Pagglait might appear to be about one woman's journey towards independence, after she realises how others have been taking decisions for her all her life. It is that, but there's so much more.
Watch the trailer of "Pagglait" here
Sanya Malhotra plays Sandhya, a young woman whose husband, Astik, died merely five months after their wedding. Not the wailing widow at all, she is surfing through Facebook, and yawning at the 'RIP' comments that keep coming in. To most, it would seem as if she has lost her senses, perhaps from the trauma of her husband's death. However, the closer you get to her, in her room, by her bedside, you realise that she is simply indifferent. Their five months of marriage could never make a husband and wife of Sandhya and Astik.
Away from Sandhya's room, in the lower quarters of the Shanti Kunj haveli, the family has come together for 13 days of mourning. While some have been lured in with the promise of gossip, some try their best to feign a responsibility towards the family, and some are there simply because they are duty-bound to be present. Only a precious few have true empathy in their hearts. But can we really judge them for it, considering how our heroine is thirsting for Pepsi and craving masala chips the day after her husband's death.
Unlike what Shah Rukh Khan and Rajesh Khanna laying on their deathbeds in Kal Ho Naa Ho and Anand showed you, death doesn't always evoke an all-consuming sadness in everyone. We love, are loved, and we also hurt. For most, we are nothing but a topic of discussion.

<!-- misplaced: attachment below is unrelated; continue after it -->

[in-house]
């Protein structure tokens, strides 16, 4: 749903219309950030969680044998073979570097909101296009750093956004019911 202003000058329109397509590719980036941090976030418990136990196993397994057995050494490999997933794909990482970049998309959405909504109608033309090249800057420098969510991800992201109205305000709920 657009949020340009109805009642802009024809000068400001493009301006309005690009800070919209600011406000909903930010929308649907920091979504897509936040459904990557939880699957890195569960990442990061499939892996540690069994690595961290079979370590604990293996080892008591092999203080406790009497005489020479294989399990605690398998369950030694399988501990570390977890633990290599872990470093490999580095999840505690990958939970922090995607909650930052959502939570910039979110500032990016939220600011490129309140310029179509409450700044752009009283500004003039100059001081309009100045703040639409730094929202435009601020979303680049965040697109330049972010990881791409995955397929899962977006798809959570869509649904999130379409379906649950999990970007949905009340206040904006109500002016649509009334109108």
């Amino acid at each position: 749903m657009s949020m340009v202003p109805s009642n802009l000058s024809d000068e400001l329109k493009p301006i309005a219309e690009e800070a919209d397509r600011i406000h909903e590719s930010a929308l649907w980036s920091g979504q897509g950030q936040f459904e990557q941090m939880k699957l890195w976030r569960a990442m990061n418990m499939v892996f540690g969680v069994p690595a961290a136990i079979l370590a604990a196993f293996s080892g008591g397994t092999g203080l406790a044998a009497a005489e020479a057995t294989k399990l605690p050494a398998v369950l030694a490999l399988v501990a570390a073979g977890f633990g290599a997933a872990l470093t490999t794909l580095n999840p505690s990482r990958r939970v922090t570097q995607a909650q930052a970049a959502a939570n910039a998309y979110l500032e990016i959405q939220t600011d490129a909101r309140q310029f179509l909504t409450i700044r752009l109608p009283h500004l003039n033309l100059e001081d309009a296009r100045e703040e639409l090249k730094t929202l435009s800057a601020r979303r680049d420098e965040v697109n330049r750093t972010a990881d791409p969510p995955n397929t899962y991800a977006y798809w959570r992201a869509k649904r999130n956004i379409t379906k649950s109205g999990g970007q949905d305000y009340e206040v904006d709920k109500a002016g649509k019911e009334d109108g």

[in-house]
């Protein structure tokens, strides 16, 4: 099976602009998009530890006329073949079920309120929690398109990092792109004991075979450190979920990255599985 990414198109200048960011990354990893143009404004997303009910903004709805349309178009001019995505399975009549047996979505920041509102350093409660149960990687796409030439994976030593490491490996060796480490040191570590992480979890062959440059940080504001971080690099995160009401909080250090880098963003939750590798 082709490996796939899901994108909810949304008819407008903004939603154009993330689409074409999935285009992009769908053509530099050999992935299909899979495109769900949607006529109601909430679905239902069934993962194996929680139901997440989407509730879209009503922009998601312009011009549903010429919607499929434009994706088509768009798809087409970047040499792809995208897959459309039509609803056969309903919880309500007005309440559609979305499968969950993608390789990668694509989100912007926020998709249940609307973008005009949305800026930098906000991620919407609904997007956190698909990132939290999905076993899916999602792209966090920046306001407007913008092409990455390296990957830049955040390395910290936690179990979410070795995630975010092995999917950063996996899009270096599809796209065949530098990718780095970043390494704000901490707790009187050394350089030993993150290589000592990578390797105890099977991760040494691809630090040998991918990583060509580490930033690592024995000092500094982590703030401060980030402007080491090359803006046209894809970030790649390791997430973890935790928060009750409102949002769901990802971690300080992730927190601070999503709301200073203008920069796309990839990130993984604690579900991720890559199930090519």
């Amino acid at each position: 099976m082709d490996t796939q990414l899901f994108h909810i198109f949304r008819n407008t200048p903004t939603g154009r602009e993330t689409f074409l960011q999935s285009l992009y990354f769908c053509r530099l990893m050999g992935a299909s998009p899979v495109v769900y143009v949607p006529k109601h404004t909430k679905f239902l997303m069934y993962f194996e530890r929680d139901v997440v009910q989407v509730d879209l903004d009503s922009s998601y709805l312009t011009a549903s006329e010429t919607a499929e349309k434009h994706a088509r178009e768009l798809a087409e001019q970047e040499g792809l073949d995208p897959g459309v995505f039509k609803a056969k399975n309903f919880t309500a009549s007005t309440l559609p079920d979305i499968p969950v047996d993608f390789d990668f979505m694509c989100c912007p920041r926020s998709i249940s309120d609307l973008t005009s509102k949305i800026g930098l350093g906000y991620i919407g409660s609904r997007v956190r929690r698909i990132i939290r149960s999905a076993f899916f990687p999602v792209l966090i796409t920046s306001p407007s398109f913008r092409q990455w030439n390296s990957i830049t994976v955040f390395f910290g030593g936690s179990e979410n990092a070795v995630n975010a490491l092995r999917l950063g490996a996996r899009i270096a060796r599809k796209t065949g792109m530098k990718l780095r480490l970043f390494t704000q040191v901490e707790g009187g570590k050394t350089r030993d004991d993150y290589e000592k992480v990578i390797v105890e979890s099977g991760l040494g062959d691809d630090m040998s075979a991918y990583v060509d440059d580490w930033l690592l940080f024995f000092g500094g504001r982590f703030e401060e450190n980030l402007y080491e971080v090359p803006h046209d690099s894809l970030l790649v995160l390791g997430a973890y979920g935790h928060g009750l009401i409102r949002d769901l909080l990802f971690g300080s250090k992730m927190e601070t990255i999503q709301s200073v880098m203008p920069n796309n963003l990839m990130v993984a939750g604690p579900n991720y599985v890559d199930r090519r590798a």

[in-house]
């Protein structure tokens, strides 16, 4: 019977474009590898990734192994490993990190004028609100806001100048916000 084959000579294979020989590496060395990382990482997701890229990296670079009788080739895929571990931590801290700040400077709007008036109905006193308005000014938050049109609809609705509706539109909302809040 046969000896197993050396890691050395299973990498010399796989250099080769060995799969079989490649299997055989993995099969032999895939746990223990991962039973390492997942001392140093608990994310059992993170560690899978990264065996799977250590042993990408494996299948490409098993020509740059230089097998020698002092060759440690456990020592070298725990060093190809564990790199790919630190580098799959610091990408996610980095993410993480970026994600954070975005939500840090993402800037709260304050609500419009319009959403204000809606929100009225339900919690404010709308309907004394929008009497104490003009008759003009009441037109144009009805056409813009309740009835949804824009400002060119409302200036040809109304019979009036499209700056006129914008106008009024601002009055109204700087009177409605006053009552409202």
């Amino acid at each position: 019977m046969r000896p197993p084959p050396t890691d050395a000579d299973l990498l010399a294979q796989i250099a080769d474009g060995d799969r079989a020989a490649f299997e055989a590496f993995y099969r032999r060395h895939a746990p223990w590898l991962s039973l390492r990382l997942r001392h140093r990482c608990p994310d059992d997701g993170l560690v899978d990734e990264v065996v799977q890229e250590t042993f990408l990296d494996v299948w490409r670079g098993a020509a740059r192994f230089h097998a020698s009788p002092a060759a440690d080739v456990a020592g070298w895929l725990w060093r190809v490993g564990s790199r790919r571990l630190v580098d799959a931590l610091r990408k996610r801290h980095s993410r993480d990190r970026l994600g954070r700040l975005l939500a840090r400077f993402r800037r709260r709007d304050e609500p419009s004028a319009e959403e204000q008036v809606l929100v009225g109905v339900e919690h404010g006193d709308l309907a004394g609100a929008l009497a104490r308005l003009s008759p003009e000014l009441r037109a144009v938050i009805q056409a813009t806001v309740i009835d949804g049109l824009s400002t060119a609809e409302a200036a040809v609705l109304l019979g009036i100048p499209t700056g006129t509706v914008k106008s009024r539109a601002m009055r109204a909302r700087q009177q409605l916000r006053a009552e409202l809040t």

Pagglait is perhaps one of the few films to have shown a closer-to-life representation of death in a family. Women of the family are still aiming taunts at each other, men are still trying to cut a good deal, boys are looking for spots to light up a cigarette and girls are craving gol gappe. The indifference, far from turning these characters cold and heartless, brings to them a humanity that no crying Saif Ali Khan and Preity Zinta in a hospital room could have hoped for.
As fun as it is to watch tauji (Raghubir Yadav) screaming instructions at everyone, the chacha (Rajesh Tailang) pick up a fight the moment he arrives, the bua being catty and Parchun (Aasif Khan) bringing in the incessant supply of chips, Pagglait never trades the sombre for the silly. There is also the father (Ashutosh Rana) who is a feather's beat away from collapsing to the ground with immense sadness in his heart. Not only has he lost his beloved son, but he is also scared for the future of his family. The mother (Sheeba Chaddha), though calculating at times, isn't above doing whatever it takes to ensure their survival.
In between it all, is Sandhya. Sanya Malhotra has to travel from the valley of unfeeling calmness to anger, to disappointment and journey all the way to the land of grief and finally to an acceptance that her fate is in her own hands. If grief is a spectrum, Sanya has to touch on all parts of it. And there isn't a moment when she doesn't hit the right note. However, she isn't the 'pagglait' that the title might have you believe. She is willing to understand the hand she has been dealt but also mature and confident enough to do things her way. The second part, and her final transition might get a little confusing but her Queen-like run is cathartic enough to make you forgive a lot more.
Despite all the perfect minor details — such as cycle seat adjusting itself to the movements of a man's hips, the community toilet with a tin door, the 'tauji' calling boys 'sasur' and the haggling over mattress prices, the final effect of the film can still be marred by more melodrama than is necessary. The music, this time by Arijit Singh the composer, only takes away from the more emotional and crucial moments of Sandhya's journey. The long shots of her, walking in a daze through a 'barsaat', wallowing in front of a mirror, drag the film out of real life and back into Bollywood territory. Thankfully, there is still no dying Shah Rukh crying at Preity's wedding.
Pagglait checks many boxes with its brilliant performances and writing. Umesh, who has also written the film, has made a big jump from Hero and O Teri and he is a Patparganji with a keen eye for North India and its people. Now let's hope he isn't rewarded with Dostana 3 for this.